Every eruption time comes with a +/- estimate… in this case 13 minutes (which is more than it used to be).  In this case the eruption finally came a full nine minutes after the plus-minus window.  Apparently Old Faithful even missed an eruption altogether last year.  The ol’ girl is losing it.

We decided to hit the road after lunch.  The wind made more boardwalk exploration less appealing, and snow was beginning to fall.  On our way back north, we did stop at my favorite stand of Bobbysocks trees for another quick landscape session…

Bobbysocks tree

…before continuing on to the Firehole Canyon Drive, followed by a hot drink break at the Madison warming hut.  There, we found out that the Wapiti wolves were last seen in the interior still, leaving some hope for an encounter on our final day, Wednesday.

We searched the Madison high and low, but there was little wildlife activity.  I did see my first Yellowstone Ring-necked duck, and as darkness descended we found a bull elk grazing along the river bank.

Barring any wolf news, we hoped to finish off the tour with a visit to the east side of the park on Wednesday.

 

January 31, 2018

We enjoyed an unexpected treat on this, the final morning of my first winter tour.  While sitting at breakfast, someone mentioned that the lunar eclipse was visible just outside the door.  I hadn’t had high hopes of seeing, much less photographing the event, since we were stuck in West Yellowstone during its peak and wouldn’t even be able to enter the park until after its conclusion.  Plus, the weather forecast wasn’t great.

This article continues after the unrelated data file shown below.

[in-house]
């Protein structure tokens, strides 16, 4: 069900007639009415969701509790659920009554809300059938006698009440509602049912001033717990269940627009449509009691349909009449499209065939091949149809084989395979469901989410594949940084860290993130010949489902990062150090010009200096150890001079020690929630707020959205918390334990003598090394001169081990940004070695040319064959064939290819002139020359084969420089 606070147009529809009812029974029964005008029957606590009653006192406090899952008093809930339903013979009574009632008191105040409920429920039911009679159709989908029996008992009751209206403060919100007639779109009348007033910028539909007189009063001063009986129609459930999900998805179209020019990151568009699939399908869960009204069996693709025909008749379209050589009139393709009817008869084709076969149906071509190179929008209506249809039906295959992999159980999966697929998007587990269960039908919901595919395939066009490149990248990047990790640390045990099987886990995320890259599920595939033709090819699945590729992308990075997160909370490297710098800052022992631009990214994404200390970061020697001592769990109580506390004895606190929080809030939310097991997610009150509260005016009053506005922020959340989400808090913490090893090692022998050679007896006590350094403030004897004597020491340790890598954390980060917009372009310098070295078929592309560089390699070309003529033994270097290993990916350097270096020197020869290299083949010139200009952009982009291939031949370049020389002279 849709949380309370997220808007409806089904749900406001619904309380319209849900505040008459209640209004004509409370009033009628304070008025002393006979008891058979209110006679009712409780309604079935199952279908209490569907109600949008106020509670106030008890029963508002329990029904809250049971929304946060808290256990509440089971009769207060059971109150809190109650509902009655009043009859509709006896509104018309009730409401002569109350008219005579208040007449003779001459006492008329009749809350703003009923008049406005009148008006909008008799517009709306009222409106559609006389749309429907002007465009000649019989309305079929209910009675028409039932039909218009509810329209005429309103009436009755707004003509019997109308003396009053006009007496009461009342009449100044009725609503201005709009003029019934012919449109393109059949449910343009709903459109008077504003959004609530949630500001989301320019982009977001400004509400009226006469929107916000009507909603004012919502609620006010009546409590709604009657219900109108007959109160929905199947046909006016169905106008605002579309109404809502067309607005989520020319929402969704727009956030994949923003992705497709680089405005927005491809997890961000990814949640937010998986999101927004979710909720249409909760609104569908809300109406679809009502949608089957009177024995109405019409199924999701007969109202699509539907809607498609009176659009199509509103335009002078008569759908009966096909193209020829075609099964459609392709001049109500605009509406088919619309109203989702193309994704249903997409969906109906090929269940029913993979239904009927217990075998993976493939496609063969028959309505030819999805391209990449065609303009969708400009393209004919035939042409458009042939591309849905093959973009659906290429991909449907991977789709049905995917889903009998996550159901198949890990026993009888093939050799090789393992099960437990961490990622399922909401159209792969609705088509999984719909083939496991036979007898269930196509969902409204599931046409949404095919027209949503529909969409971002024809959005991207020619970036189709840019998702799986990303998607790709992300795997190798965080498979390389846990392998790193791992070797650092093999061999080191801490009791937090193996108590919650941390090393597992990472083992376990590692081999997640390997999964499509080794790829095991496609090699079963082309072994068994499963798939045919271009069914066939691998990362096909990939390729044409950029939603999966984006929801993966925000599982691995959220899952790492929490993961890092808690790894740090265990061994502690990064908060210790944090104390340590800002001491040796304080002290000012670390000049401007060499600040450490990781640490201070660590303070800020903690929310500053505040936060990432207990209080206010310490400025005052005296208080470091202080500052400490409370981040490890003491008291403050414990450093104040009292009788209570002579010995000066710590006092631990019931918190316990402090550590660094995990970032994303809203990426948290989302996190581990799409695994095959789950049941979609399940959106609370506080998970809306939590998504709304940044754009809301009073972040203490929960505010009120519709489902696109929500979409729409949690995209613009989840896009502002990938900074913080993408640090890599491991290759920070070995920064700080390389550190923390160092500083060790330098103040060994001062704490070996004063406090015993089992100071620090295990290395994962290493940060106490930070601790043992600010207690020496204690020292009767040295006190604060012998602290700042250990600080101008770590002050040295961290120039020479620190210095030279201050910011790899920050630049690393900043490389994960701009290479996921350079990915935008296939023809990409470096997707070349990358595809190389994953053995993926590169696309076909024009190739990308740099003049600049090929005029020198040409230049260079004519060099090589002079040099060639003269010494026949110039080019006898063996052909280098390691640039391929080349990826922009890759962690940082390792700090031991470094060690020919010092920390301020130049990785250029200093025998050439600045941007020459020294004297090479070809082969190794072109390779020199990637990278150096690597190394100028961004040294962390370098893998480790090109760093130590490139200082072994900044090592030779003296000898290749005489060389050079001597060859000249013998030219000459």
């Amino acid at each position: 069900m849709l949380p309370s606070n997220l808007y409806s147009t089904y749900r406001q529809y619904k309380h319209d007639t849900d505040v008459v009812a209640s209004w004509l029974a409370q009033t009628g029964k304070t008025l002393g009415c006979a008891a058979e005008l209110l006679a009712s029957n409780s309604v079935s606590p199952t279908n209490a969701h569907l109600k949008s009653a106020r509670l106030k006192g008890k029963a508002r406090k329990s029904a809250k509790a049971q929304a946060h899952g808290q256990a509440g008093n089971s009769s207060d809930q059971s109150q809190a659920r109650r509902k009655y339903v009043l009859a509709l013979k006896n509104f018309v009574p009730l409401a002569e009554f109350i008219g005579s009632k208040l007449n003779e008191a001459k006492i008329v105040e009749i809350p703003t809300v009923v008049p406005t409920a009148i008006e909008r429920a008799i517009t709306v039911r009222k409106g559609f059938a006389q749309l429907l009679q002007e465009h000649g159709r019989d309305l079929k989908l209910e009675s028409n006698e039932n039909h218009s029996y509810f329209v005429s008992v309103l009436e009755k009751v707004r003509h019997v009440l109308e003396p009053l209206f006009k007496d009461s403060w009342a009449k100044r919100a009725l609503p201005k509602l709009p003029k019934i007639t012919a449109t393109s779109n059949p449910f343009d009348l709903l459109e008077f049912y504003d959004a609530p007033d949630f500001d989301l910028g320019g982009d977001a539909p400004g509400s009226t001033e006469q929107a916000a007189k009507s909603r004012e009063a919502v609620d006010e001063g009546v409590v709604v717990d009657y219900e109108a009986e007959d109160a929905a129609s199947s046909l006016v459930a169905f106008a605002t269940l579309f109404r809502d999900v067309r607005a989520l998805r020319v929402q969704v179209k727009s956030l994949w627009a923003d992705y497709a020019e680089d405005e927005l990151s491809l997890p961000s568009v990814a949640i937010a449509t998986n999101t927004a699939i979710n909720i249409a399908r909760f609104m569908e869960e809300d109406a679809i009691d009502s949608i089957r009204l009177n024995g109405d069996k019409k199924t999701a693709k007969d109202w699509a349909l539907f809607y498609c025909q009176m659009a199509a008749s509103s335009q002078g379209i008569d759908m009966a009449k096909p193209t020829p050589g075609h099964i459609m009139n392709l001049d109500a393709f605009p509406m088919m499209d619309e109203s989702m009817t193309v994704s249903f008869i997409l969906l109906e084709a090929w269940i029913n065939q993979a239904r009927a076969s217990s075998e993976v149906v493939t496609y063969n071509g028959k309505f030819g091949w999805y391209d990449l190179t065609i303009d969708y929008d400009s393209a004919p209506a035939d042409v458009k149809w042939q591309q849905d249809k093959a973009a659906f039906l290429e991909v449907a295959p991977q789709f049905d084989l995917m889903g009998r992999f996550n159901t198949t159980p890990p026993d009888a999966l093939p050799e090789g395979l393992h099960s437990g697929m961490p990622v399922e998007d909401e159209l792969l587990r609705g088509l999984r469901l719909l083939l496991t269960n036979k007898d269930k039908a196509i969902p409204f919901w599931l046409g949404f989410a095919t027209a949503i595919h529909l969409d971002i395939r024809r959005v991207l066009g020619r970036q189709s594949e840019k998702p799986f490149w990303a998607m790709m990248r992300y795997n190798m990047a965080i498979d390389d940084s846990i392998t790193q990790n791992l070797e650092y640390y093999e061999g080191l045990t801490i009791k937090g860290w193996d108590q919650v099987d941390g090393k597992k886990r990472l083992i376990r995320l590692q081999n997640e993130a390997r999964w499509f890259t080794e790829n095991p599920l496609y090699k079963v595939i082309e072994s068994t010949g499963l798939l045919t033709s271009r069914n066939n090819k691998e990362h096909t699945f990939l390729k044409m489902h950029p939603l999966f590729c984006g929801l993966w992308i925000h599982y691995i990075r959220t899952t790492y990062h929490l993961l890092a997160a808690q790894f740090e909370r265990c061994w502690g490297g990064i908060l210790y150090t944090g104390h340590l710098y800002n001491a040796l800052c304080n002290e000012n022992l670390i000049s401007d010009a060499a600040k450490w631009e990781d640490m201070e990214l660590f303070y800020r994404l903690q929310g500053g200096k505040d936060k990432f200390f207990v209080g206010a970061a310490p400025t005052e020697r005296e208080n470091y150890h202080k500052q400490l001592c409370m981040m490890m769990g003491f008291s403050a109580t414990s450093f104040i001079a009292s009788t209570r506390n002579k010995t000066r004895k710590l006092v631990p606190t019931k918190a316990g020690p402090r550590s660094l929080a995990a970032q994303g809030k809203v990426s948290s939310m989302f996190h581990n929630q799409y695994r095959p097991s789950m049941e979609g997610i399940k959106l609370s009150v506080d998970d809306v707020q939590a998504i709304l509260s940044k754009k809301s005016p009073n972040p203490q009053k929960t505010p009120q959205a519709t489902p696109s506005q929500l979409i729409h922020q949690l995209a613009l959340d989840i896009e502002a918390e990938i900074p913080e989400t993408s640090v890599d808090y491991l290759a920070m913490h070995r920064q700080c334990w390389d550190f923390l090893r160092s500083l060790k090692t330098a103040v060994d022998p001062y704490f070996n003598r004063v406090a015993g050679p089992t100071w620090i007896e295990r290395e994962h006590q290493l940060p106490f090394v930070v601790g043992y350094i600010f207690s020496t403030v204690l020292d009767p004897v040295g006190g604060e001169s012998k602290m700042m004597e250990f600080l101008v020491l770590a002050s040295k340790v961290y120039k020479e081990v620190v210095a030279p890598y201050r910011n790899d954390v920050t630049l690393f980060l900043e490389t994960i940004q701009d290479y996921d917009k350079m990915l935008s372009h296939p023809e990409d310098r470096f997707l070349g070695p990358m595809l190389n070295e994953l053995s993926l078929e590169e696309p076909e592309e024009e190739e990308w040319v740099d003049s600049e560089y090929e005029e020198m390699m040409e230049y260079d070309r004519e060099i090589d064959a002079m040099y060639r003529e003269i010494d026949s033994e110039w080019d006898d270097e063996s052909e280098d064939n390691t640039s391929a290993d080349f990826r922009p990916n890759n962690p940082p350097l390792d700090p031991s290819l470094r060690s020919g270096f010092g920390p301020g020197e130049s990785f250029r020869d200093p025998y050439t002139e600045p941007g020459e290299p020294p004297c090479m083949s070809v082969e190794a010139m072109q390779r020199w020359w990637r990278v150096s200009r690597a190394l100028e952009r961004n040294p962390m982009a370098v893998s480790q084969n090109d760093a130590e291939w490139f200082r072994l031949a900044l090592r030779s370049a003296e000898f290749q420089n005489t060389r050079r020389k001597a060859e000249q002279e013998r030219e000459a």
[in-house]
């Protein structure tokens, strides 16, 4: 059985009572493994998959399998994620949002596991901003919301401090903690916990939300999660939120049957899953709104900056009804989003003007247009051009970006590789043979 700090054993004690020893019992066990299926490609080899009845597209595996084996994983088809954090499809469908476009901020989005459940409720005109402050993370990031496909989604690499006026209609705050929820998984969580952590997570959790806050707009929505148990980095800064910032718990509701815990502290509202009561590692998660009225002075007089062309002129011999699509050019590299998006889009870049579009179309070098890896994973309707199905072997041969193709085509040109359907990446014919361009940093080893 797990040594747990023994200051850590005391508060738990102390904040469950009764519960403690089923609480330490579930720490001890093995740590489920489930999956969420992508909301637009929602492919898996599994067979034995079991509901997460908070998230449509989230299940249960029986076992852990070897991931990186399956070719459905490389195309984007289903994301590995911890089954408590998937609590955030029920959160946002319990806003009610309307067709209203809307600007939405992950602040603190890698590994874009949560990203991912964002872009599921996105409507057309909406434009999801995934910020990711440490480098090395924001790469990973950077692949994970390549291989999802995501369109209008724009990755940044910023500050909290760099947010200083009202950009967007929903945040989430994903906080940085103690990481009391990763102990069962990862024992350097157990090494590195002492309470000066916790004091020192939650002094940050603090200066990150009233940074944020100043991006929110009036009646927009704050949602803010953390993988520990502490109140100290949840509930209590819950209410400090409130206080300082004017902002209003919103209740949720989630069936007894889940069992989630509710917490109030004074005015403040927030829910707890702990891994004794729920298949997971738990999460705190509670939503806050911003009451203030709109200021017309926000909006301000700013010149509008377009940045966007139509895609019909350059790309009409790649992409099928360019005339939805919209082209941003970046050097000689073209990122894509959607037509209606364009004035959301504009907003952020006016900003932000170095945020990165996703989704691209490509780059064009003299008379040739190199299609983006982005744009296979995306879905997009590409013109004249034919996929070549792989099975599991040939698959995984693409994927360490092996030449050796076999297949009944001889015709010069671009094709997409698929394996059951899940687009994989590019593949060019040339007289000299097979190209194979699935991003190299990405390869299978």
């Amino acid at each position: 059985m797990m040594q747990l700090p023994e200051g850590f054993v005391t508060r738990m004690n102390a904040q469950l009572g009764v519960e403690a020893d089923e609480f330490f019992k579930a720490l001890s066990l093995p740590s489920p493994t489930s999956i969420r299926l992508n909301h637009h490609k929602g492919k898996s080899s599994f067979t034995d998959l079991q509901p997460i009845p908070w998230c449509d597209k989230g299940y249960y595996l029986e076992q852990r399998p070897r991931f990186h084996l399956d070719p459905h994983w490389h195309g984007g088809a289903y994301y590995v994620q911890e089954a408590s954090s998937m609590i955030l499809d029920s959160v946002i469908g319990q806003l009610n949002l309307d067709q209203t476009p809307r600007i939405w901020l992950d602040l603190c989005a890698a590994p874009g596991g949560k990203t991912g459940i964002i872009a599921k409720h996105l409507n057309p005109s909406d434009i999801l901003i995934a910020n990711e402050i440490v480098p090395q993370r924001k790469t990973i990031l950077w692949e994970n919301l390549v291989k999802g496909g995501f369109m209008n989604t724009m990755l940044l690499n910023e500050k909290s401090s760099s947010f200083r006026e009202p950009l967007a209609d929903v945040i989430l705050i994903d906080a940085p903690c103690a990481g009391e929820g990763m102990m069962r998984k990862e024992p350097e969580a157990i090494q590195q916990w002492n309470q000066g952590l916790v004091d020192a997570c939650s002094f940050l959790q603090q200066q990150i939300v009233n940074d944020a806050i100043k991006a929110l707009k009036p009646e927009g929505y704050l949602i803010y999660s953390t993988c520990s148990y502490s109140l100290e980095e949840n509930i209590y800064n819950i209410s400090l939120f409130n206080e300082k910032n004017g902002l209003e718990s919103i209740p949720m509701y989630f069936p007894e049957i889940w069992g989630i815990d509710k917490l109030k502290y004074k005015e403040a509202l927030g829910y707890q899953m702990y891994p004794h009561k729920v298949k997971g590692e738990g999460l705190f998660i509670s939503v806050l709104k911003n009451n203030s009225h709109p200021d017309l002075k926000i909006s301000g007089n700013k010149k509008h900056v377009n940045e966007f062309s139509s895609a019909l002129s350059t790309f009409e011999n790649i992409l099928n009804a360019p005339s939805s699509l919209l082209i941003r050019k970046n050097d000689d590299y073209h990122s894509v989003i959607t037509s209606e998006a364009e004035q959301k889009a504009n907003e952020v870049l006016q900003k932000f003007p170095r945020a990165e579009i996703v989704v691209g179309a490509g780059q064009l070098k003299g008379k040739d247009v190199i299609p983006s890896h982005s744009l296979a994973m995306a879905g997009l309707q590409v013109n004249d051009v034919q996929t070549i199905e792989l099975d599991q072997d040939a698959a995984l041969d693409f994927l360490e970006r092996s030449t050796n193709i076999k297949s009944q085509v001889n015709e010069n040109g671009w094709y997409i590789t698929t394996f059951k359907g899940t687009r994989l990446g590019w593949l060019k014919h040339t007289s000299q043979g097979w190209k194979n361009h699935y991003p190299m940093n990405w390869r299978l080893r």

But there it was, in its waning moments, as the moon set over the trees in the parking lot.  A quick setup of tripods netted only one or two usable shots, but that’s more than I expected and gives me a solar/lunar eclipse double in about six months.

Lunar eclipse

As we entered the national park things were looking up.  It was a cold, crisp morning, without the nasty wind we experienced yesterday.  Fresh tracks were imprinted in the snow all over the place along the Madison River.  The only problem was that we couldn’t find any of the animals (fox and coyote, mainly) that left them!  We did spy the usual swans and waterfowl in the river, and even a Great blue heron.  Bison were around, of course, and we had a muskrat popping up on and off at one stop.  But no canids, no cats, no otters… a morning that showed a lot of promise never quite lived up to its billing.

Following a stop at the Madison warming hut, we turned north and then made our first foray east toward Canyon.  The weather continued to hold, but more and more clouds appeared as we neared Cascade Meadows.  It was colder on the east side, and the amount of snow had visibly increased.  It really was lovely at Cascade Creek, with a blank canvas adorned only with the meandering creekbed and a fresh set of tracks.